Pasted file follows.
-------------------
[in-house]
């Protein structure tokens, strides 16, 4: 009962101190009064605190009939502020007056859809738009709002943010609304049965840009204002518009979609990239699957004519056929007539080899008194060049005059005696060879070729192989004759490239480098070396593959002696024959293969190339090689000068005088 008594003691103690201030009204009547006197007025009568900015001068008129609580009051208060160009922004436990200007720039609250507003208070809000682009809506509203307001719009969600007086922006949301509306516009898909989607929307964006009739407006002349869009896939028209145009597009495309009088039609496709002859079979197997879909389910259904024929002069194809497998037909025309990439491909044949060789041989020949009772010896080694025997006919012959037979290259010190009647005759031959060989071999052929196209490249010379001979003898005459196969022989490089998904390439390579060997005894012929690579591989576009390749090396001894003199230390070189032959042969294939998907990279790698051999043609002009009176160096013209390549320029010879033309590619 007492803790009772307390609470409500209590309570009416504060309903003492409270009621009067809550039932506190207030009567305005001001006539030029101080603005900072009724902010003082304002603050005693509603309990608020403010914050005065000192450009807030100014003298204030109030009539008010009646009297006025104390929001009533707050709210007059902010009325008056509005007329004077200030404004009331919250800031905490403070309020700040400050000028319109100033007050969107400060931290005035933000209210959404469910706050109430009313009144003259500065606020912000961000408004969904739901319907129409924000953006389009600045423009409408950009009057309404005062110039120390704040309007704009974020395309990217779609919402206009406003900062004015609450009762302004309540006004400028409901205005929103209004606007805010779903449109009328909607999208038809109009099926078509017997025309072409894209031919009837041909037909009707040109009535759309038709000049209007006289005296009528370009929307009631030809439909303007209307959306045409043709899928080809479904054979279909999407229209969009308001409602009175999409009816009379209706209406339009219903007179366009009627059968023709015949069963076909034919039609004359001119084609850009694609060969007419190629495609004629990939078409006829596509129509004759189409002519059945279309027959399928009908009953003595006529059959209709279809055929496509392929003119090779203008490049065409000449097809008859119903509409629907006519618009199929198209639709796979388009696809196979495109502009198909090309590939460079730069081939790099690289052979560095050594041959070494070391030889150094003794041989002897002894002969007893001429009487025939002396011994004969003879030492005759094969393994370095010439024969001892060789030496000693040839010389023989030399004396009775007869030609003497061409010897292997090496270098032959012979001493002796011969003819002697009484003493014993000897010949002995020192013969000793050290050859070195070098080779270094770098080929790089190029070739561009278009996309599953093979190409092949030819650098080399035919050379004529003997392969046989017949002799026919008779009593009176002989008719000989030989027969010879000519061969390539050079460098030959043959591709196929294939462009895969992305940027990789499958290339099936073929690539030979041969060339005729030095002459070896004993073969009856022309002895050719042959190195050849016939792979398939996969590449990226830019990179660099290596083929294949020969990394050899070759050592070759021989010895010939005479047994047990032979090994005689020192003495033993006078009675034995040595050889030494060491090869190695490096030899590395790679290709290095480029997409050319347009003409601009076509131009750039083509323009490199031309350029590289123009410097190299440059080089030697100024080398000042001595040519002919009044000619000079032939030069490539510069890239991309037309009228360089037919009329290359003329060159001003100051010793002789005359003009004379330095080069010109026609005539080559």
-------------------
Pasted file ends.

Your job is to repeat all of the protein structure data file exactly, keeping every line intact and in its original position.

[in-house]
């Protein structure tokens, strides 16, 4: 009962101190009064605190009939502020007056859809738009709002943010609304049965840009204002518009979609990239699957004519056929007539080899008194060049005059005696060879070729192989004759490239480098070396593959002696024959293969190339090689000068005088 008594003691103690201030009204009547006197007025009568900015001068008129609580009051208060160009922004436990200007720039609250507003208070809000682009809506509203307001719009969600007086922006949301509306516009898909989607929307964006009739407006002349869009896939028209145009597009495309009088039609496709002859079979197997879909389910259904024929002069194809497998037909025309990439491909044949060789041989020949009772010896080694025997006919012959037979290259010190009647005759031959060989071999052929196209490249010379001979003898005459196969022989490089998904390439390579060997005894012929690579591989576009390749090396001894003199230390070189032959042969294939998907990279790698051999043609002009009176160096013209390549320029010879033309590619 007492803790009772307390609470409500209590309570009416504060309903003492409270009621009067809550039932506190207030009567305005001001006539030029101080603005900072009724902010003082304002603050005693509603309990608020403010914050005065000192450009807030100014003298204030109030009539008010009646009297006025104390929001009533707050709210007059902010009325008056509005007329004077200030404004009331919250800031905490403070309020700040400050000028319109100033007050969107400060931290005035933000209210959404469910706050109430009313009144003259500065606020912000961000408004969904739901319907129409924000953006389009600045423009409408950009009057309404005062110039120390704040309007704009974020395309990217779609919402206009406003900062004015609450009762302004309540006004400028409901205005929103209004606007805010779903449109009328909607999208038809109009099926078509017997025309072409894209031919009837041909037909009707040109009535759309038709000049209007006289005296009528370009929307009631030809439909303007209307959306045409043709899928080809479904054979279909999407229209969009308001409602009175999409009816009379209706209406339009219903007179366009009627059968023709015949069963076909034919039609004359001119084609850009694609060969007419190629495609004629990939078409006829596509129509004759189409002519059945279309027959399928009908009953003595006529059959209709279809055929496509392929003119090779203008490049065409000449097809008859119903509409629907006519618009199929198209639709796979388009696809196979495109502009198909090309590939460079730069081939790099690289052979560095050594041959070494070391030889150094003794041989002897002894002969007893001429009487025939002396011994004969003879030492005759094969393994370095010439024969001892060789030496000693040839010389023989030399004396009775007869030609003497061409010897292997090496270098032959012979001493002796011969003819002697009484003493014993000897010949002995020192013969000793050290050859070195070098080779270094770098080929790089190029070739561009278009996309599953093979190409092949030819650098080399035919050379004529003997392969046989017949002799026919008779009593009176002989008719000989030989027969010879000519061969390539050079460098030959043959591709196929294939462009895969992305940027990789499958290339099936073929690539030979041969060339005729030095002459070896004993073969009856022309002895050719042959190195050849016939792979398939996969590449990226830019990179660099290596083929294949020969990394050899070759050592070759021989010895010939005479047994047990032979090994005689020192003495033993006078009675034995040595050889030494060491090869190695490096030899590395790679290709290095480029997409050319347009003409601009076509131009750039083509323009490199031309350029590289123009410097190299440059080089030697100024080398000042001595040519002919009044000619000079032939030069490539510069890239991309037309009228360089037919009329290359003329060159001003100051010793002789005359003009004379330095080069010109026609005539080559």